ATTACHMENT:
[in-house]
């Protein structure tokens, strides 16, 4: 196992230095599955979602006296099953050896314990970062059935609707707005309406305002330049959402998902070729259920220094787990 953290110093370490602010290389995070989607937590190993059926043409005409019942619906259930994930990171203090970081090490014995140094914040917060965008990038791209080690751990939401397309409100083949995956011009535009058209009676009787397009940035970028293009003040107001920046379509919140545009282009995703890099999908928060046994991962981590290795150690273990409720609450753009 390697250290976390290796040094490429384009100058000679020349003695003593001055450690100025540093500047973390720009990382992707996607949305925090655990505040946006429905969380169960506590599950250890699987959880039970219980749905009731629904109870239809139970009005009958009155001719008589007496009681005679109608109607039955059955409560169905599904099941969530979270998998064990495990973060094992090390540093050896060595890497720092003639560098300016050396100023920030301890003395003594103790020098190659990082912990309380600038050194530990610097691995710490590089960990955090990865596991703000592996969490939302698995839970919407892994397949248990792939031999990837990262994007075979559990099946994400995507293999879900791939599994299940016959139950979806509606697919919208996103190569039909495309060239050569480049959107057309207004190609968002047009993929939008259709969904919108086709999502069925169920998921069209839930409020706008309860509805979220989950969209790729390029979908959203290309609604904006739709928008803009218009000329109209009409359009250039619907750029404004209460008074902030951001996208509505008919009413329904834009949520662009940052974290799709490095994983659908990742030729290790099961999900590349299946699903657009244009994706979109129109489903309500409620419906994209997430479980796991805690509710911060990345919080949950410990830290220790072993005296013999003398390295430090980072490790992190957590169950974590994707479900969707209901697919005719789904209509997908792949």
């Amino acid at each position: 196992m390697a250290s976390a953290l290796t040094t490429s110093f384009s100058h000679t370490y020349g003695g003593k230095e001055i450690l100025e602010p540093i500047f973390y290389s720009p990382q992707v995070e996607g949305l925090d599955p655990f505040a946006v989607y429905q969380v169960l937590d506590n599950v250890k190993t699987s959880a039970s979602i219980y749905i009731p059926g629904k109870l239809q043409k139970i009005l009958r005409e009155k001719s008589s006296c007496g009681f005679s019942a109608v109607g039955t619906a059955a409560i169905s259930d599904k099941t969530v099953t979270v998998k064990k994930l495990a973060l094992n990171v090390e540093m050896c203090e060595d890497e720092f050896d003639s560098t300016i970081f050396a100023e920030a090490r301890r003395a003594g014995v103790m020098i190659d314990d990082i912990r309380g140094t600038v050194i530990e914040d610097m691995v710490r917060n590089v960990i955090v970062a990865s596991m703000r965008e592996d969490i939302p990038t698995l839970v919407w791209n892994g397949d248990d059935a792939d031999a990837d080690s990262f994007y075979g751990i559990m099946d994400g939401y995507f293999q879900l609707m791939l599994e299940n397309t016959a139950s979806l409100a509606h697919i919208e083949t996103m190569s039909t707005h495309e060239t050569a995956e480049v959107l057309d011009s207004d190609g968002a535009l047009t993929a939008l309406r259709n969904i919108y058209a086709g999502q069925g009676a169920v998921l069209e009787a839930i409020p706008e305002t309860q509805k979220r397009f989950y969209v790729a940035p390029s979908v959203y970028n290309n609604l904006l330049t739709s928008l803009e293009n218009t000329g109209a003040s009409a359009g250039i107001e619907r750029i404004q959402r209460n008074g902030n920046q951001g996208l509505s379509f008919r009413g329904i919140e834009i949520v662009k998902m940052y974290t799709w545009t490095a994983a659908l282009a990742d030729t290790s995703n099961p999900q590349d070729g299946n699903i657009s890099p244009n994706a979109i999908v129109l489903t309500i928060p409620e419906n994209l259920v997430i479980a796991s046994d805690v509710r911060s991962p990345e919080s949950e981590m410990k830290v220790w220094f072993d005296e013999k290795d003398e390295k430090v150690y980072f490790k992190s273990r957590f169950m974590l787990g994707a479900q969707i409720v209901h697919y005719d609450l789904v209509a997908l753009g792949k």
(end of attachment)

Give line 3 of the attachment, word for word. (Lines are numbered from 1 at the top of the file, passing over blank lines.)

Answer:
């Amino acid at each position: 196992m390697a250290s976390a953290l290796t040094t490429s110093f384009s100058h000679t370490y020349g003695g003593k230095e001055i450690l100025e602010p540093i500047f973390y290389s720009p990382q992707v995070e996607g949305l925090d599955p655990f505040a946006v989607y429905q969380v169960l937590d506590n599950v250890k190993t699987s959880a039970s979602i219980y749905i009731p059926g629904k109870l239809q043409k139970i009005l009958r005409e009155k001719s008589s006296c007496g009681f005679s019942a109608v109607g039955t619906a059955a409560i169905s259930d599904k099941t969530v099953t979270v998998k064990k994930l495990a973060l094992n990171v090390e540093m050896c203090e060595d890497e720092f050896d003639s560098t300016i970081f050396a100023e920030a090490r301890r003395a003594g014995v103790m020098i190659d314990d990082i912990r309380g140094t600038v050194i530990e914040d610097m691995v710490r917060n590089v960990i955090v970062a990865s596991m703000r965008e592996d969490i939302p990038t698995l839970v919407w791209n892994g397949d248990d059935a792939d031999a990837d080690s990262f994007y075979g751990i559990m099946d994400g939401y995507f293999q879900l609707m791939l599994e299940n397309t016959a139950s979806l409100a509606h697919i919208e083949t996103m190569s039909t707005h495309e060239t050569a995956e480049v959107l057309d011009s207004d190609g968002a535009l047009t993929a939008l309406r259709n969904i919108y058209a086709g999502q069925g009676a169920v998921l069209e009787a839930i409020p706008e305002t309860q509805k979220r397009f989950y969209v790729a940035p390029s979908v959203y970028n290309n609604l904006l330049t739709s928008l803009e293009n218009t000329g109209a003040s009409a359009g250039i107001e619907r750029i404004q959402r209460n008074g902030n920046q951001g996208l509505s379509f008919r009413g329904i919140e834009i949520v662009k998902m940052y974290t799709w545009t490095a994983a659908l282009a990742d030729t290790s995703n099961p999900q590349d070729g299946n699903i657009s890099p244009n994706a979109i999908v129109l489903t309500i928060p409620e419906n994209l259920v997430i479980a796991s046994d805690v509710r911060s991962p990345e919080s949950e981590m410990k830290v220790w220094f072993d005296e013999k290795d003398e390295k430090v150690y980072f490790k992190s273990r957590f169950m974590l787990g994707a479900q969707i409720v209901h697919y005719d609450l789904v209509a997908l753009g792949k």